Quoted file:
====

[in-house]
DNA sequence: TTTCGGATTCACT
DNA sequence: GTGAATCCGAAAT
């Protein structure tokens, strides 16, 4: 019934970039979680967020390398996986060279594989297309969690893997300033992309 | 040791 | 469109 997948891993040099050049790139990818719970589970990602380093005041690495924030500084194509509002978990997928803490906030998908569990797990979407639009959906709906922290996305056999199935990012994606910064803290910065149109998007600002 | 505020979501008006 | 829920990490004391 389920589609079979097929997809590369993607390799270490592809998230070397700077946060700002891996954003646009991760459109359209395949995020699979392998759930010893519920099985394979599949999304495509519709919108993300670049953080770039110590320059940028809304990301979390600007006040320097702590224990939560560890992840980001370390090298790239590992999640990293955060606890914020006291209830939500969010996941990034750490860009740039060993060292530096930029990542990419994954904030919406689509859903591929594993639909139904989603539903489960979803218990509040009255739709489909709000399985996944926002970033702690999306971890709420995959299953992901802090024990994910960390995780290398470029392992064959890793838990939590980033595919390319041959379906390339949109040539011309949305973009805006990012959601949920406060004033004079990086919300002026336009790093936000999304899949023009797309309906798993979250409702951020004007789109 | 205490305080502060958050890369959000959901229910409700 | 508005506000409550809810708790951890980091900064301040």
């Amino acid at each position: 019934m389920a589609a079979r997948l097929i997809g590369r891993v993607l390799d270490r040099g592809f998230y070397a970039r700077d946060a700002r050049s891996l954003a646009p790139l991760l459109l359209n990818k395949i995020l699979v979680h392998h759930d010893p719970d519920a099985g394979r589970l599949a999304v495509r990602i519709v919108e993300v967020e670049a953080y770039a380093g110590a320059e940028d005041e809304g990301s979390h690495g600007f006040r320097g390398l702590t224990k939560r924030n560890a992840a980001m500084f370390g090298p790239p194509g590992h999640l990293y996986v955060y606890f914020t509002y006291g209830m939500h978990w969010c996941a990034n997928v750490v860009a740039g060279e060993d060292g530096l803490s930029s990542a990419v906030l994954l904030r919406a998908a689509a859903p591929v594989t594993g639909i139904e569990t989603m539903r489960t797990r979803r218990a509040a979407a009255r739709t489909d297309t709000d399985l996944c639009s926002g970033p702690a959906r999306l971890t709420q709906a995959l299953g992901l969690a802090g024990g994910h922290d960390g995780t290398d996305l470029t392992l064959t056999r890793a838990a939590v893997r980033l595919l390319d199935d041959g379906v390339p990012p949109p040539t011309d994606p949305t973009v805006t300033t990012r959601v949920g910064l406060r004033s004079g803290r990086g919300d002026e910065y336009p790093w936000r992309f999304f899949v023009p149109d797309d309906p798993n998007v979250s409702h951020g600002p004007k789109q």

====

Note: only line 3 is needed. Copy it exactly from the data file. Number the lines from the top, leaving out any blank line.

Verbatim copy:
DNA sequence: GTGAATCCGAAAT